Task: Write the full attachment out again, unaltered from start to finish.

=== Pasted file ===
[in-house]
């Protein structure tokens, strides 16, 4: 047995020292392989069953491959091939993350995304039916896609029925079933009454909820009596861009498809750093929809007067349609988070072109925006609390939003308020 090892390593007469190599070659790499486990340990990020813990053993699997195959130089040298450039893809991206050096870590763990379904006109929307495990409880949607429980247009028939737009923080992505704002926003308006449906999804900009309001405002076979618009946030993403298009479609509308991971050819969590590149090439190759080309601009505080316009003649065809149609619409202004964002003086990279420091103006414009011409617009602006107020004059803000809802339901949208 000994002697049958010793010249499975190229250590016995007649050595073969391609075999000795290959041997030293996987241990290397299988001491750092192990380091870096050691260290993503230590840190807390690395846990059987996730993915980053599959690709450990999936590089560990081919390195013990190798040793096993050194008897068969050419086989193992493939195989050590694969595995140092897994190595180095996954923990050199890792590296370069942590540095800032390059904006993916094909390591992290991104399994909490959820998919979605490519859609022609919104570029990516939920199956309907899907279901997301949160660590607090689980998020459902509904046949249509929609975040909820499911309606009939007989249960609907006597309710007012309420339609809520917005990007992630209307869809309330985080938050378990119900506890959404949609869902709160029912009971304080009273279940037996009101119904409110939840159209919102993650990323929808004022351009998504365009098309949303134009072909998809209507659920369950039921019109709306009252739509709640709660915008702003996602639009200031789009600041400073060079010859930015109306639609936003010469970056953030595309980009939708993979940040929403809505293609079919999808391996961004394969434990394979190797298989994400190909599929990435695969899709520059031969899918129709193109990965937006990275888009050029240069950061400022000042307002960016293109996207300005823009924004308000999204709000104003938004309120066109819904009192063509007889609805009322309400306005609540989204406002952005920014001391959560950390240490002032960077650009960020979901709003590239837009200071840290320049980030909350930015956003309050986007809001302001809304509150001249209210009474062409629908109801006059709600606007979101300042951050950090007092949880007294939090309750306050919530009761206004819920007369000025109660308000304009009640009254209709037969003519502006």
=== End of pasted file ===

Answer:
[in-house]
């Protein structure tokens, strides 16, 4: 047995020292392989069953491959091939993350995304039916896609029925079933009454909820009596861009498809750093929809007067349609988070072109925006609390939003308020 090892390593007469190599070659790499486990340990990020813990053993699997195959130089040298450039893809991206050096870590763990379904006109929307495990409880949607429980247009028939737009923080992505704002926003308006449906999804900009309001405002076979618009946030993403298009479609509308991971050819969590590149090439190759080309601009505080316009003649065809149609619409202004964002003086990279420091103006414009011409617009602006107020004059803000809802339901949208 000994002697049958010793010249499975190229250590016995007649050595073969391609075999000795290959041997030293996987241990290397299988001491750092192990380091870096050691260290993503230590840190807390690395846990059987996730993915980053599959690709450990999936590089560990081919390195013990190798040793096993050194008897068969050419086989193992493939195989050590694969595995140092897994190595180095996954923990050199890792590296370069942590540095800032390059904006993916094909390591992290991104399994909490959820998919979605490519859609022609919104570029990516939920199956309907899907279901997301949160660590607090689980998020459902509904046949249509929609975040909820499911309606009939007989249960609907006597309710007012309420339609809520917005990007992630209307869809309330985080938050378990119900506890959404949609869902709160029912009971304080009273279940037996009101119904409110939840159209919102993650990323929808004022351009998504365009098309949303134009072909998809209507659920369950039921019109709306009252739509709640709660915008702003996602639009200031789009600041400073060079010859930015109306639609936003010469970056953030595309980009939708993979940040929403809505293609079919999808391996961004394969434990394979190797298989994400190909599929990435695969899709520059031969899918129709193109990965937006990275888009050029240069950061400022000042307002960016293109996207300005823009924004308000999204709000104003938004309120066109819904009192063509007889609805009322309400306005609540989204406002952005920014001391959560950390240490002032960077650009960020979901709003590239837009200071840290320049980030909350930015956003309050986007809001302001809304509150001249209210009474062409629908109801006059709600606007979101300042951050950090007092949880007294939090309750306050919530009761206004819920007369000025109660308000304009009640009254209709037969003519502006």